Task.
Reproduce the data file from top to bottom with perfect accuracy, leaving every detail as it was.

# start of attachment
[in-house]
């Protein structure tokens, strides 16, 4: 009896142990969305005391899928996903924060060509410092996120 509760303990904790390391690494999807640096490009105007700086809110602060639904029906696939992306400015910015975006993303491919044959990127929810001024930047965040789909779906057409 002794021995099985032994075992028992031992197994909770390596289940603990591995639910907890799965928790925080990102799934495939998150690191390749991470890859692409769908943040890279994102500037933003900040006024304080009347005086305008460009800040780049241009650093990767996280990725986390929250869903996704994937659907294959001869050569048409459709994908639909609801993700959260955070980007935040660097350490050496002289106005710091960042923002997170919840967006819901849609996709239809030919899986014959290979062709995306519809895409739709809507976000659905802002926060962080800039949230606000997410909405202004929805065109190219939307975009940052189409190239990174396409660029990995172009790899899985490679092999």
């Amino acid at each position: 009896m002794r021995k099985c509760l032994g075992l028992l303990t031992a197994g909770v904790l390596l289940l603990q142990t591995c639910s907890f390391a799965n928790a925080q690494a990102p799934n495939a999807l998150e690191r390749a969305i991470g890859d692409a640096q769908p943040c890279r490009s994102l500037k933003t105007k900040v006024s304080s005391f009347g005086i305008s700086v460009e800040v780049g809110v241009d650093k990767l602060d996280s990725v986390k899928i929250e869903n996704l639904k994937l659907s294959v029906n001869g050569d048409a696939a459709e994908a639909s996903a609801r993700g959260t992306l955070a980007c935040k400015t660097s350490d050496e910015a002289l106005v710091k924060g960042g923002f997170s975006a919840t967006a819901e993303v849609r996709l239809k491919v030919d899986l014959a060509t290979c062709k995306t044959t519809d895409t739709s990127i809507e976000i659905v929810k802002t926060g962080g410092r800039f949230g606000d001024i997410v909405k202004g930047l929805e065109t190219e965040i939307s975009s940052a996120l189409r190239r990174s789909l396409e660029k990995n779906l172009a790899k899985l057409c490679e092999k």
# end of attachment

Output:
[in-house]
């Protein structure tokens, strides 16, 4: 009896142990969305005391899928996903924060060509410092996120 509760303990904790390391690494999807640096490009105007700086809110602060639904029906696939992306400015910015975006993303491919044959990127929810001024930047965040789909779906057409 002794021995099985032994075992028992031992197994909770390596289940603990591995639910907890799965928790925080990102799934495939998150690191390749991470890859692409769908943040890279994102500037933003900040006024304080009347005086305008460009800040780049241009650093990767996280990725986390929250869903996704994937659907294959001869050569048409459709994908639909609801993700959260955070980007935040660097350490050496002289106005710091960042923002997170919840967006819901849609996709239809030919899986014959290979062709995306519809895409739709809507976000659905802002926060962080800039949230606000997410909405202004929805065109190219939307975009940052189409190239990174396409660029990995172009790899899985490679092999």
């Amino acid at each position: 009896m002794r021995k099985c509760l032994g075992l028992l303990t031992a197994g909770v904790l390596l289940l603990q142990t591995c639910s907890f390391a799965n928790a925080q690494a990102p799934n495939a999807l998150e690191r390749a969305i991470g890859d692409a640096q769908p943040c890279r490009s994102l500037k933003t105007k900040v006024s304080s005391f009347g005086i305008s700086v460009e800040v780049g809110v241009d650093k990767l602060d996280s990725v986390k899928i929250e869903n996704l639904k994937l659907s294959v029906n001869g050569d048409a696939a459709e994908a639909s996903a609801r993700g959260t992306l955070a980007c935040k400015t660097s350490d050496e910015a002289l106005v710091k924060g960042g923002f997170s975006a919840t967006a819901e993303v849609r996709l239809k491919v030919d899986l014959a060509t290979c062709k995306t044959t519809d895409t739709s990127i809507e976000i659905v929810k802002t926060g962080g410092r800039f949230g606000d001024i997410v909405k202004g930047l929805e065109t190219e965040i939307s975009s940052a996120l189409r190239r990174s789909l396409e660029k990995n779906l172009a790899k899985l057409c490679e092999k």